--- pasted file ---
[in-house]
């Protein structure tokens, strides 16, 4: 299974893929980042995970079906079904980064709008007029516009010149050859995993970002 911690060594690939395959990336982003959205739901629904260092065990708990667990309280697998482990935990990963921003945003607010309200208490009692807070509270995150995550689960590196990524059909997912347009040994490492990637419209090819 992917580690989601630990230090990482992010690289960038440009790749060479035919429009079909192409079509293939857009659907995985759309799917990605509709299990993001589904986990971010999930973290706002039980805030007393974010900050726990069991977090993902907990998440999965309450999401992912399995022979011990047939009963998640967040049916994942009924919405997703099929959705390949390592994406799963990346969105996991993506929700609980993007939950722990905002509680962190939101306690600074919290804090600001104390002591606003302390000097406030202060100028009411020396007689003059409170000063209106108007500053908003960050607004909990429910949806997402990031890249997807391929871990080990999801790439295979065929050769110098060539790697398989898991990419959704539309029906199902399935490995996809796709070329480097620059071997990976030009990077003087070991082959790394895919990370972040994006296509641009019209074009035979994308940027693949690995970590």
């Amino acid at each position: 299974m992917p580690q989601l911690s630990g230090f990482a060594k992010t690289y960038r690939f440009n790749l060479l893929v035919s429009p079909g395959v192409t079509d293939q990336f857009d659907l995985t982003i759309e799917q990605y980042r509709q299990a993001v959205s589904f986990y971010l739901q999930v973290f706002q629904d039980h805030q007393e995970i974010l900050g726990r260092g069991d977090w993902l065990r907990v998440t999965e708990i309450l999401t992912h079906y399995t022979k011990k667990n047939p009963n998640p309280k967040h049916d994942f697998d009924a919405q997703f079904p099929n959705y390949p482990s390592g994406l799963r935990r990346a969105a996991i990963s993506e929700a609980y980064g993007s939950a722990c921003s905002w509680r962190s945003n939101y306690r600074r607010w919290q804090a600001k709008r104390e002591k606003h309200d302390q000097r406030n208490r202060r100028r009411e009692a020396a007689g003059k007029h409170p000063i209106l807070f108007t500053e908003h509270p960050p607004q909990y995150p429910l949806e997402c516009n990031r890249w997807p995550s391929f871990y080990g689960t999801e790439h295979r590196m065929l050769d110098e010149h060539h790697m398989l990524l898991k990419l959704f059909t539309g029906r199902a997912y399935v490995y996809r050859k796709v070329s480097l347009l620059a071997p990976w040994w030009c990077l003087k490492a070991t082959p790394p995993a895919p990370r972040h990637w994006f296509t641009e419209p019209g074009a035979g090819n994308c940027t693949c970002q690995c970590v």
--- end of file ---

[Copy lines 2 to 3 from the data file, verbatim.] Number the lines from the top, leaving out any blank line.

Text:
């Protein structure tokens, strides 16, 4: 299974893929980042995970079906079904980064709008007029516009010149050859995993970002 911690060594690939395959990336982003959205739901629904260092065990708990667990309280697998482990935990990963921003945003607010309200208490009692807070509270995150995550689960590196990524059909997912347009040994490492990637419209090819 992917580690989601630990230090990482992010690289960038440009790749060479035919429009079909192409079509293939857009659907995985759309799917990605509709299990993001589904986990971010999930973290706002039980805030007393974010900050726990069991977090993902907990998440999965309450999401992912399995022979011990047939009963998640967040049916994942009924919405997703099929959705390949390592994406799963990346969105996991993506929700609980993007939950722990905002509680962190939101306690600074919290804090600001104390002591606003302390000097406030202060100028009411020396007689003059409170000063209106108007500053908003960050607004909990429910949806997402990031890249997807391929871990080990999801790439295979065929050769110098060539790697398989898991990419959704539309029906199902399935490995996809796709070329480097620059071997990976030009990077003087070991082959790394895919990370972040994006296509641009019209074009035979994308940027693949690995970590």
């Amino acid at each position: 299974m992917p580690q989601l911690s630990g230090f990482a060594k992010t690289y960038r690939f440009n790749l060479l893929v035919s429009p079909g395959v192409t079509d293939q990336f857009d659907l995985t982003i759309e799917q990605y980042r509709q299990a993001v959205s589904f986990y971010l739901q999930v973290f706002q629904d039980h805030q007393e995970i974010l900050g726990r260092g069991d977090w993902l065990r907990v998440t999965e708990i309450l999401t992912h079906y399995t022979k011990k667990n047939p009963n998640p309280k967040h049916d994942f697998d009924a919405q997703f079904p099929n959705y390949p482990s390592g994406l799963r935990r990346a969105a996991i990963s993506e929700a609980y980064g993007s939950a722990c921003s905002w509680r962190s945003n939101y306690r600074r607010w919290q804090a600001k709008r104390e002591k606003h309200d302390q000097r406030n208490r202060r100028r009411e009692a020396a007689g003059k007029h409170p000063i209106l807070f108007t500053e908003h509270p960050p607004q909990y995150p429910l949806e997402c516009n990031r890249w997807p995550s391929f871990y080990g689960t999801e790439h295979r590196m065929l050769d110098e010149h060539h790697m398989l990524l898991k990419l959704f059909t539309g029906r199902a997912y399935v490995y996809r050859k796709v070329s480097l347009l620059a071997p990976w040994w030009c990077l003087k490492a070991t082959p790394p995993a895919p990370r972040h990637w994006f296509t641009e419209p019209g074009a035979g090819n994308c940027t693949c970002q690995c970590v």